The first offer that came in was $40,000 beneath the asking price with a $10,000 concession. That meant that after the sale of the house, I would give $10,000 to the buyers, ostensibly for improvements.
I was pissed. First of all, my house didn’t need improvements. Well, that’s not true—it surely did—but if you want improvements, buyers, you should pay for them your goddamn selves! This just seemed like a method to improve the selling price of the house and my real estate broker’s commission.
I was dating a girl at the time who worked in real estate, and she told me that this was just business and that I shouldn’t take it personally. While I appreciated her professional opinion, I assured her that yes I actually can take it personally: This was the house that I grew up in. This was the last house either of my parents lived in. This was the wrong time to try to lowball me.
Eventually, it worked out. I got a reasonable offer and sold the house. I settled my parents’ mortgage and all their accounts. The relationship with that girl did not last. Among many other things, she wasn’t on my side about my house. Like I said, it got personal.
This brings me back to my old roommate’s heartless question and the fact that, yes, I was getting an inheritance, which felt different than say, receiving a trust fund. The trust fund kid conjures images of an underemployed hipster who describes himself as a painter without ever having put brush to canvas in his Williamsburg loft.
While my roommate may not have been an actual trust fund kid, he certainly qualified as the most entitled brat I have ever met. His father paid his half of the rent. He never had money for his half of the bills, but he always had money for video games and new bottles of bourbon and enough money go out drinking from Thursday through Saturday.
One time, I brought home some new clothes from Old Navy and as I walked through the living room, he laughed and said out loud to no one, “Yo! Rob shops at Old Navy, yo!” His parents took him on shopping trips to Barneys. I paid for my own clothes, which is why I shopped at Old Navy.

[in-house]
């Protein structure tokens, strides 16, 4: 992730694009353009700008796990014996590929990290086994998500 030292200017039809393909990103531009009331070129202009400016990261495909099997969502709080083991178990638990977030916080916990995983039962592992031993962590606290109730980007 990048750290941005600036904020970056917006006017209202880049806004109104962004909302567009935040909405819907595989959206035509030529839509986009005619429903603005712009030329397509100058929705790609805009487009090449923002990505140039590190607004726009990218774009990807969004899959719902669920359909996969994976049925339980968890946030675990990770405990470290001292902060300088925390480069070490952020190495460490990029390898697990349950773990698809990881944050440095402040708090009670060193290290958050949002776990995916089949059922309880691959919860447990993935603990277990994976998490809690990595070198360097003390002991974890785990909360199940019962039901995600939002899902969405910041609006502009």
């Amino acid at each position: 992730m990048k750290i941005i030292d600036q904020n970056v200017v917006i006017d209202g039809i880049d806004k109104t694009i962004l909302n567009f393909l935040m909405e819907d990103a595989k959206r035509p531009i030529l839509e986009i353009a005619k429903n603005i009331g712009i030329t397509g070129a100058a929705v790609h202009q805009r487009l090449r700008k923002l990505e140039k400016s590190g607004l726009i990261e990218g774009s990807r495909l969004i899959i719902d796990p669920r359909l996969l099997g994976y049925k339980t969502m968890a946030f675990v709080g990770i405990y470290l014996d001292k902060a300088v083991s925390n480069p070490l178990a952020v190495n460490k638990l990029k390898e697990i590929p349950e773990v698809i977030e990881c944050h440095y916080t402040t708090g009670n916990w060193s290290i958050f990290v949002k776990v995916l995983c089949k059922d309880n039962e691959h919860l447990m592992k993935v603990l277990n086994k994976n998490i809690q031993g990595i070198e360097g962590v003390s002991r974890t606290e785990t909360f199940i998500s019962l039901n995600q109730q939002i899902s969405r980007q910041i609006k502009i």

When he was fired from his job for the third time in a year, his parents sent him to Europe for a month. I prided myself on not being like him.
I had held day jobs since graduating from college. My father took me to his financial advisor while making money from my first paid internship to open a mutual fund. I lived below my means and saved. If I ever wanted something, I knew I could either afford it or not, and I made those decisions by myself, on my own terms. But this money changed things. It came along and helped my life and I often have to stick my head in the sand about the guilt that comes with that.
I used the money to realize a dream a lot of people in New York have. I bought a home: a one-bedroom apartment in Brooklyn that is roughly one-eighth the size and double the price of my childhood home. (And I tried my best to lowball the seller. No dice. I guess it’s not personal.) I had savings of my own, but without this money from my parents, it never would have happened. I was able to put down more and lower my mortgage payments. And, beyond that, I’m legally required to take distributions from their IRAs. So I receive money monthly that helps me with my payments.
All over the city rents are rising and luxury condos are being built. Working middle class people are finding it hard to live in a decent home relatively close to work. But not me: I have an apartment in long ago gentrified Park Slope. I was able to make it happen with money that I hadn’t earned.
I justify the inheritance to myself. I tell myself: I still have to work. I can’t live off of it, not even close. And I invested it pretty wisely in real estate. I didn’t blow it on a trip to Vegas, or a hip hop vanity video. But I have this advantage. I have a safety net that I’m sure my parents would want me to have, even if it meant that they wouldn’t be around to see me enjoy it.
Rob Penty is an improviser, storyteller, writer, and web developer living in Brooklyn. Check out his blog.